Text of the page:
When most of us graduate, we celebrate the idea of “being done” with school. But life has a funny way of changing our views. More retirees are returning to college than ever before, and it’s often for the sheer fun of learning.
Going back to school later in life can happen for many reasons. Some people want to finish a degree. Others want to sharpen their skills for a post-retirement job. Many do it for social connections and personal enrichment. In this article, we’ll look at the benefits of returning to college, how to pay for it, and what to consider before signing up.
Benefits of Going Back to School in Retirement
When we picture seniors returning to college, many of us imagine someone going back to complete the degree they never managed to finish. And while that’s common, it’s just a fraction of older students. Many retirees enroll for socialization, to hone their technology skills, or the simple joy of learning.
Whatever your reason, there are plenty of benefits to returning to college later in life:
- Meeting new people - Forming and maintaining relationships is one of the keys to building social wealth in retirement. Taking classes is a great way to meet new people with a variety of interests and backgrounds
- Health benefits - Research has shown that remaining physically and intellectually active is critical to reducing cognitive decline. Even if you’re not pursuing a degree, learning about any subject that interests you has cognitive benefits
- Personal enrichment - Many seniors struggle with a sense of direction after retiring. Going back to school can be a great way to find purpose and fulfillment in retirement
- Job skills - Whether you need to work after retiring or want a part-time job to stay active, learning new skills will be a boost. Certificate programs can be a great way to set yourself up for success without the expense of a 4-year degree
- Online learning - Thanks to online and distance learning programs, going back to school is more accessible than ever. It can be an especially great option for retirees in rural areas or those with busier schedules who can’t commit to being in a classroom regularly
Paying for College as a Retiree
College costs have risen steadily for the past 20 years. Paying that price can seem daunting, especially for seniors who might be living on a fixed income. The good news is that if you’re interested in going back to school, there are plenty of options to reduce or even eliminate the costs:
- Free class audits - Many colleges and universities offer programs that allow seniors to audit classes for free. While you won’t receive any credits, it enables you to enjoy the social and educational benefits without the cost of tuition. UC Denver and Colorado State University both have Lifelong Learners programs.
- Senior discounts - If you’re looking to pursue a degree or certificate program, seniors are often eligible for reduced tuition. The specifics vary, but many schools like Community College of Aurora offer up to 50% grants for seniors.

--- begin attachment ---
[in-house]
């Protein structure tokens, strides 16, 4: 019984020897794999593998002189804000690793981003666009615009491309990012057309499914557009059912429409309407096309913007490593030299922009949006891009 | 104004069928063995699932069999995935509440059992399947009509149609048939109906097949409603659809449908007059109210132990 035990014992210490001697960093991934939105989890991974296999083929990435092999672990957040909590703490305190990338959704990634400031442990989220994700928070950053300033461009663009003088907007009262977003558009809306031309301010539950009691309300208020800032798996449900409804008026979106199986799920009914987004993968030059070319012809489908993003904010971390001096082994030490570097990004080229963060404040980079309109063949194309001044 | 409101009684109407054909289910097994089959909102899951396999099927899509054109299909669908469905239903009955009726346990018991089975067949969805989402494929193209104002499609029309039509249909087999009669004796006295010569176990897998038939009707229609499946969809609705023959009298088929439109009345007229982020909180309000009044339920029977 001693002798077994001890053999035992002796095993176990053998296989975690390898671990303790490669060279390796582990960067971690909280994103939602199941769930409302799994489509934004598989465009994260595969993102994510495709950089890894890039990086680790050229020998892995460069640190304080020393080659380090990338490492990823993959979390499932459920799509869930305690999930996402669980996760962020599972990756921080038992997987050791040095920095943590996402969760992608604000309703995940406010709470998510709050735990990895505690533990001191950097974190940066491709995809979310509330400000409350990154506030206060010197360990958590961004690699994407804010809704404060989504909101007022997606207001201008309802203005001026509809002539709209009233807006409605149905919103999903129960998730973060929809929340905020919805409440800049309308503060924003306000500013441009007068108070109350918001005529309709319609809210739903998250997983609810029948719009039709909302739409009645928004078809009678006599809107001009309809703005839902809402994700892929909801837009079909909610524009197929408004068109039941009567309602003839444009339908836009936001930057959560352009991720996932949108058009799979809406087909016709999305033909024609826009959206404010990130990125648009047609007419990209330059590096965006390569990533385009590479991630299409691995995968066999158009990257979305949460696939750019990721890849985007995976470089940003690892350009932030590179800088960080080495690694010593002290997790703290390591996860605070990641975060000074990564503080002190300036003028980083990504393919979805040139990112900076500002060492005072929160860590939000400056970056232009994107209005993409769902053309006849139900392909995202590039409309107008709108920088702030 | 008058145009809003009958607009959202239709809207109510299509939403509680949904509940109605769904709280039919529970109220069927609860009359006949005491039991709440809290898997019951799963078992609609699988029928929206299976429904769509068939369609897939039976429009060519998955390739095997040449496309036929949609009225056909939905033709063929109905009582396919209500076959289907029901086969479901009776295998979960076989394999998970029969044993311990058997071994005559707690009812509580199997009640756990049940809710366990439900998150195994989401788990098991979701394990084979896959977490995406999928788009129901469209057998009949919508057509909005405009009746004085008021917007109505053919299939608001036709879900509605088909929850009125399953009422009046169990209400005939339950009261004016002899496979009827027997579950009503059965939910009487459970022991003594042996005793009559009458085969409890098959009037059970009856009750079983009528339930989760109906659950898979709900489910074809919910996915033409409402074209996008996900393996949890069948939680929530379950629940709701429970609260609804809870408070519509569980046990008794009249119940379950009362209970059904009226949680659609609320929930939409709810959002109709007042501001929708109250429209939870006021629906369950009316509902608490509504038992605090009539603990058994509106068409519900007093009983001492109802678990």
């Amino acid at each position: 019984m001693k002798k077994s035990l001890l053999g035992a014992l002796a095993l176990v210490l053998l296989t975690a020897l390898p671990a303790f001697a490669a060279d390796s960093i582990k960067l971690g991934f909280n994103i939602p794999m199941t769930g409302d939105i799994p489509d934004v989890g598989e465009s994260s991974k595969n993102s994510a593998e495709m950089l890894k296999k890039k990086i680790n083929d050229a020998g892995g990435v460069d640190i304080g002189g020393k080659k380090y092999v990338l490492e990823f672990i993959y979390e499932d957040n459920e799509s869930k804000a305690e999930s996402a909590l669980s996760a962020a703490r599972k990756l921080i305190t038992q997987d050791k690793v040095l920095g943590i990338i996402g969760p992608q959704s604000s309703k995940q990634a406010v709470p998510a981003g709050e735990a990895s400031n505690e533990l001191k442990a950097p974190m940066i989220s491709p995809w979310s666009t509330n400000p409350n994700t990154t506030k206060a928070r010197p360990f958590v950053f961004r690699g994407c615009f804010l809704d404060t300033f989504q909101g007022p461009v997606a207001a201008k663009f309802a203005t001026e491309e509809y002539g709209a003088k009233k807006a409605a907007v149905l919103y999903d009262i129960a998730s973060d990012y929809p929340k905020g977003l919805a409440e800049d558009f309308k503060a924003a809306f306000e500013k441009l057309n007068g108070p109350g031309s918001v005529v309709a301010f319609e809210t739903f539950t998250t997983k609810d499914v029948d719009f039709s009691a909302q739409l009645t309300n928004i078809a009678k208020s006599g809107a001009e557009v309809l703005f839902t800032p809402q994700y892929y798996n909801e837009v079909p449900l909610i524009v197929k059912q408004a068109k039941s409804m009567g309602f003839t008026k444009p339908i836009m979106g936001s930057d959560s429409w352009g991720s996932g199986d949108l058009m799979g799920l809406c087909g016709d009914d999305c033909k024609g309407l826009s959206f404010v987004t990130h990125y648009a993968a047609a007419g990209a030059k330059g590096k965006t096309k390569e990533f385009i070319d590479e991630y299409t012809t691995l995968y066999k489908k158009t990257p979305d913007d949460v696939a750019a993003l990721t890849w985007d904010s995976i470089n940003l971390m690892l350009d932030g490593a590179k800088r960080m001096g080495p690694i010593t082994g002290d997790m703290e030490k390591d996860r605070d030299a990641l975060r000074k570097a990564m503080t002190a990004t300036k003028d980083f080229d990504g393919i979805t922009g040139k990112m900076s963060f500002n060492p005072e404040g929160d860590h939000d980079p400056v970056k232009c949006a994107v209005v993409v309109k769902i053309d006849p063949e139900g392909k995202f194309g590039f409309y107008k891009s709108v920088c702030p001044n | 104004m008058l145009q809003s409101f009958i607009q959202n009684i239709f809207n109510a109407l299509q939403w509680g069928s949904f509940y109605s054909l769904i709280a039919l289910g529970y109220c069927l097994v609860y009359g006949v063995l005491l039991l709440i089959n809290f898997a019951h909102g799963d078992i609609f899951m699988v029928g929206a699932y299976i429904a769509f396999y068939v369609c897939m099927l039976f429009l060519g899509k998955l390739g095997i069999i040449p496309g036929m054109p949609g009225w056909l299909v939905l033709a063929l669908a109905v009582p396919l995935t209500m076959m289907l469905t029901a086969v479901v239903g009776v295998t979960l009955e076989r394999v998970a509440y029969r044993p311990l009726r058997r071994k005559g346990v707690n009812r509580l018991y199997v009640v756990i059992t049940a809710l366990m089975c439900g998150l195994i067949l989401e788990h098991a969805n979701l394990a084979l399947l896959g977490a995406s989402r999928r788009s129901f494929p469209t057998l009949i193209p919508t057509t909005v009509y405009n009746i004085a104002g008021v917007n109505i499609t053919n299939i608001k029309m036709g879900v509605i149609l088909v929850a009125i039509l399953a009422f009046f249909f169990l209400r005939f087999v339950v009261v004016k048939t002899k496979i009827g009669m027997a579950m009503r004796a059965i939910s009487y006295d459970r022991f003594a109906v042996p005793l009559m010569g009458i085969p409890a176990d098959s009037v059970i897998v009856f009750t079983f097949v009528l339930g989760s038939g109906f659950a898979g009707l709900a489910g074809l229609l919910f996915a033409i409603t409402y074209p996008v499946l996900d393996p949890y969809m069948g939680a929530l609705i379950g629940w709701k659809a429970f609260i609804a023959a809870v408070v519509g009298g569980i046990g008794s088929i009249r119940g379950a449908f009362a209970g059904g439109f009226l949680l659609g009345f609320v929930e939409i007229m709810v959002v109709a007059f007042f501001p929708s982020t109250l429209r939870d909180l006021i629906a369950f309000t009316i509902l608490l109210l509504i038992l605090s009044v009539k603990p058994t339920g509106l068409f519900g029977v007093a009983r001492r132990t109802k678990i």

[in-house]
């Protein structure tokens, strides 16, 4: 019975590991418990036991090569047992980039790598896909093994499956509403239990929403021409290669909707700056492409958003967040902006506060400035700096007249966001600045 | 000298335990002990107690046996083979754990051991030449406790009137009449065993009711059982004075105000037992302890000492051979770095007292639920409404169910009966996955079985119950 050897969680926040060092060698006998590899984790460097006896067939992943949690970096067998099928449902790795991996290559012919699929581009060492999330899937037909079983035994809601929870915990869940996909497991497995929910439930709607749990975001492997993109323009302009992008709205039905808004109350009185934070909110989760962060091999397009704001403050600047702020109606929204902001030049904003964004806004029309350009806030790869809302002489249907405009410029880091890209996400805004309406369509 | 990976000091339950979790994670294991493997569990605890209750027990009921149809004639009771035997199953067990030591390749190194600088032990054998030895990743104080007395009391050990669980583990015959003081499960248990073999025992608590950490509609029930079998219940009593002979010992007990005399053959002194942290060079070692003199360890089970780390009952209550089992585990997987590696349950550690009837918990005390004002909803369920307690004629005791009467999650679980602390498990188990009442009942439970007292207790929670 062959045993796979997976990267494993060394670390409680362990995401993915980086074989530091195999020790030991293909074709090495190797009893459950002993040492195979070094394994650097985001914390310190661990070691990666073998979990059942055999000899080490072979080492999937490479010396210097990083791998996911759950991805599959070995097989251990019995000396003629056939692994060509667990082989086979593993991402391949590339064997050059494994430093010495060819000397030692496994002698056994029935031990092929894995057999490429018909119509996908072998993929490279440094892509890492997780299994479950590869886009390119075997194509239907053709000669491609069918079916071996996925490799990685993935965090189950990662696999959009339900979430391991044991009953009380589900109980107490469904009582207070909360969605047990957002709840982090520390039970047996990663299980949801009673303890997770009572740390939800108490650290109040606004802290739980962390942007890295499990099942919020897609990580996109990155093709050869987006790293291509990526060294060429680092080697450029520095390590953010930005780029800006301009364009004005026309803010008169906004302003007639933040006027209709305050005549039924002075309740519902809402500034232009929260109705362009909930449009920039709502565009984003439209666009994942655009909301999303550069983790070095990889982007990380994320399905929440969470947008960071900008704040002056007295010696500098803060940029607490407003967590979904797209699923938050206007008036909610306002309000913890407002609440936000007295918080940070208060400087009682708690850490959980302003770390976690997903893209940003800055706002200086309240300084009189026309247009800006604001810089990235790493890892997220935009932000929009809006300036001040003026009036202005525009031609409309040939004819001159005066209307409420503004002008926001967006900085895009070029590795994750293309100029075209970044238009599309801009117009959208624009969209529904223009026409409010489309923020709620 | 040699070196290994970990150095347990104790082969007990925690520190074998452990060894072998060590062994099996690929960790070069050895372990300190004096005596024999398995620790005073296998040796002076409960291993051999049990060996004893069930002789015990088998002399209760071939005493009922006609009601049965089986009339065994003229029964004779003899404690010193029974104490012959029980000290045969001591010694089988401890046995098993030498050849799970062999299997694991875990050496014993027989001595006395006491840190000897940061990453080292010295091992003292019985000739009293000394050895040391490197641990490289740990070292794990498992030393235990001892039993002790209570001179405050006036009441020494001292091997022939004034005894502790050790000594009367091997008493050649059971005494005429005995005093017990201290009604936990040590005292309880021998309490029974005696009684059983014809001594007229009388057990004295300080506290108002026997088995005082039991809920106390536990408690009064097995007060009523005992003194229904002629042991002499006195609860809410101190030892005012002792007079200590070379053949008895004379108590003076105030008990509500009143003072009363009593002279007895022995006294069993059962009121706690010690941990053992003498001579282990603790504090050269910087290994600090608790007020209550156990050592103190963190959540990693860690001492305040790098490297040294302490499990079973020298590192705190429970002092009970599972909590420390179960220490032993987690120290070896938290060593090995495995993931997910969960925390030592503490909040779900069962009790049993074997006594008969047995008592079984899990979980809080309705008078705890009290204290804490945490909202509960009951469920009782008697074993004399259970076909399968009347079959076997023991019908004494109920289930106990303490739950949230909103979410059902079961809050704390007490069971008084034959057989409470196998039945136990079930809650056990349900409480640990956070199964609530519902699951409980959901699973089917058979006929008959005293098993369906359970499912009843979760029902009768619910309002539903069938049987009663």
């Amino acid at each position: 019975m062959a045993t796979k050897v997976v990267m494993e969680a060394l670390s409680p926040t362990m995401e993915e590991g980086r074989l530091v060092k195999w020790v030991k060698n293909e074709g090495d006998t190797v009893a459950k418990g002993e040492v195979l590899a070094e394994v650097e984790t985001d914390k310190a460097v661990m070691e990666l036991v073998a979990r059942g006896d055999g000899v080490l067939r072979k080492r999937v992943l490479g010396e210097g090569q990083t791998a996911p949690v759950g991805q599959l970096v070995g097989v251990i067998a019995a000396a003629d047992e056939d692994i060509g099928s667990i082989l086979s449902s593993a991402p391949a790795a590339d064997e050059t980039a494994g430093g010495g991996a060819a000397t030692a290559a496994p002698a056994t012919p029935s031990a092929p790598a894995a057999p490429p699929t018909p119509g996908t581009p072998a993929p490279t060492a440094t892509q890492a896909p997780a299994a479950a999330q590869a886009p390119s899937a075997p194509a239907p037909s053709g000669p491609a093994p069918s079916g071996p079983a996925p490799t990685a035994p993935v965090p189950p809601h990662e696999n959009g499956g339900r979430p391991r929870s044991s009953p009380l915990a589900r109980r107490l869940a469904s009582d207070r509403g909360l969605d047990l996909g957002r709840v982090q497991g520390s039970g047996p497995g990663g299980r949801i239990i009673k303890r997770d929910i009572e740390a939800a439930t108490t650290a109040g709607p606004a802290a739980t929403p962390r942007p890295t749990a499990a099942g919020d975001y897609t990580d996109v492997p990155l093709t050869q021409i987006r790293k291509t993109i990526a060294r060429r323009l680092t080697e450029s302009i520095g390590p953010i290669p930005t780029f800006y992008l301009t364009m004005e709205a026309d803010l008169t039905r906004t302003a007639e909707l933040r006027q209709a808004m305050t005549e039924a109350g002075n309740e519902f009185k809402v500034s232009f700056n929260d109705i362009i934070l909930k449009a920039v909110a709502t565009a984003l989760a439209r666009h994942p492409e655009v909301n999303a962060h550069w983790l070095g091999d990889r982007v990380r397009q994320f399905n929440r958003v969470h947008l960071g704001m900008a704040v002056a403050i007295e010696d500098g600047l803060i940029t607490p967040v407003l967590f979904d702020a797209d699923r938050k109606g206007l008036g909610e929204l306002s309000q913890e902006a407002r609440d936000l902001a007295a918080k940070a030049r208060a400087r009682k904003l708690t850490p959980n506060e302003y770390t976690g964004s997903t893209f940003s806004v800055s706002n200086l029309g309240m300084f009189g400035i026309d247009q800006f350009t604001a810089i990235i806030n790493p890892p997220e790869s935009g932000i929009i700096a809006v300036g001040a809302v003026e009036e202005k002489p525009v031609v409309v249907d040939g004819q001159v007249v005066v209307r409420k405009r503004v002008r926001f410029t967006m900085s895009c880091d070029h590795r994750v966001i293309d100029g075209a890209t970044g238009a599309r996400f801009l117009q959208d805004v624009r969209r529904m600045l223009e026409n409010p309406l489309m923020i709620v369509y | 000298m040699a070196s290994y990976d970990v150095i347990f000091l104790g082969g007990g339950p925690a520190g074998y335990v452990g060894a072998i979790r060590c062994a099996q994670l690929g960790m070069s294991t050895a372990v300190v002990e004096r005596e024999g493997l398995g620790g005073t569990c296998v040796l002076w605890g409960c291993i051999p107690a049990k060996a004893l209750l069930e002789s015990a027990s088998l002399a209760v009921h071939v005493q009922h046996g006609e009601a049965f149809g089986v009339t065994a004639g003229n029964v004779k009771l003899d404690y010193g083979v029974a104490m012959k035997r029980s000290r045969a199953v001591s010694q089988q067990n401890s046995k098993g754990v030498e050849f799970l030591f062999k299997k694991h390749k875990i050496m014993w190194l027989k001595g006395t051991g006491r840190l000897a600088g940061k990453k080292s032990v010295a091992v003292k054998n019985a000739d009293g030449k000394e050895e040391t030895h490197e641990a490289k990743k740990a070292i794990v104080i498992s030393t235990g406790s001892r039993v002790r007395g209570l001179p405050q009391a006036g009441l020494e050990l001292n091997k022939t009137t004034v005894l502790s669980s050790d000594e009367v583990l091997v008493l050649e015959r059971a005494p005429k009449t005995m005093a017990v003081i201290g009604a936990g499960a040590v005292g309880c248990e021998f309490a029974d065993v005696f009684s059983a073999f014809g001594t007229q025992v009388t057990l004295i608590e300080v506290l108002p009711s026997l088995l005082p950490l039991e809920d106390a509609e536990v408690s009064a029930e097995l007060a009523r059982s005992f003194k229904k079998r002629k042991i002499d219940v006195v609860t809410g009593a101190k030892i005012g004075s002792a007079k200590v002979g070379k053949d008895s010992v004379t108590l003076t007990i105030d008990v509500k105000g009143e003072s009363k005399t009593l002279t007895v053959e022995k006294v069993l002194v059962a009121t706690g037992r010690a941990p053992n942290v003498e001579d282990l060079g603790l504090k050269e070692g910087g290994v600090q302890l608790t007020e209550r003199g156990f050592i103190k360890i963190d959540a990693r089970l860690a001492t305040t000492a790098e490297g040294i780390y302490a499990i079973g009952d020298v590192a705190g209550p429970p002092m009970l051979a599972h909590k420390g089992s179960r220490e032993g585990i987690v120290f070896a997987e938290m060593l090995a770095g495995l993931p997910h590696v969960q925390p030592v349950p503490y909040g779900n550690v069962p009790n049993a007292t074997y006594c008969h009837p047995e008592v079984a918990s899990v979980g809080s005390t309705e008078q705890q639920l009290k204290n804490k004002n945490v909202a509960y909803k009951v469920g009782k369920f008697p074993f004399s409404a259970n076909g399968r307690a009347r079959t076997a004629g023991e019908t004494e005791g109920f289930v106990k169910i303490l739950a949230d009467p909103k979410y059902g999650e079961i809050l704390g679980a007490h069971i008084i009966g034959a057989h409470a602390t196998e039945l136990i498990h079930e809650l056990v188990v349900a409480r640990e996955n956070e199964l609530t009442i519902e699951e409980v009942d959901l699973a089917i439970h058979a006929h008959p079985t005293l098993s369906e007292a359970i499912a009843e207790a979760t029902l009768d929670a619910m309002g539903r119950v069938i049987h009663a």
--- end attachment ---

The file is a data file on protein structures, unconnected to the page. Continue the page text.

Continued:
- Financial aid - Depending on your financial situation, you might be eligible for other scholarships, grants, or aid. However, it’s important to understand the tax consequences of accepting financial aid, as it can create an unwanted burden.
- Leftover 529 funds - Did you create a 529 plan to help your children or grandkids pay for college? You can set yourself as the beneficiary and use any leftover funds to cover educational costs, including tuition, fees, and books.
If you do incur out-of-pocket costs, you might be eligible for tax credits. The American Opportunity Tax Credit is a good option for first-time college students. It only applies for the first four years of higher education, and you must be pursuing a degree. However, the Lifetime Learning Credit has fewer limits. You can claim it every year on courses towards a degree, certification, or improving your job skills.
Questions to Ask Yourself Before Enrolling
Going back to school is an exciting idea, but you need to make sure it fits your lifestyle. Before you select a program, ask yourself these questions:
- What’s your goal? - There are numerous course types available, from four-year degrees and associate degrees to certificate programs, job training programs and continuing education classes. Whatever you choose, it should align with your educational goals.
- Will it help you get ahead? - If you’re going back for the sake of your career or job prospects, make sure the program will be worth the time and expense
- Will the courses match your learning style? - Some people need the structure of sitting in a classroom three days per week, while others like to learn on their own time. Make sure the classes you’re looking at match how you prefer to learn.
- Can you afford the full costs? - Remember, there’s more to college than tuition. Make sure to consider all of the costs, such as books, fees, and supplies, when determining your financial investment.
- Do you have the time to commit? - It can be enticing to sign up for a few different classes, whether it’s out of personal interest or to complete a program quickly. But you’ll need to be able to balance it with friends, family, and other time commitments.
Most importantly, ask yourself if you’ll enjoy going back to school. Retirement is the perfect time to find out who you really are. Whether returning to college is a stepping stone to something else or a pursuit of learning for its own sake, decide how it fits your goals and follow your passions.
Want to find out more about how to enjoy your retirement to the fullest? Get a copy of Retirement Secrets to learn the keys to retiring happy, healthy, and free.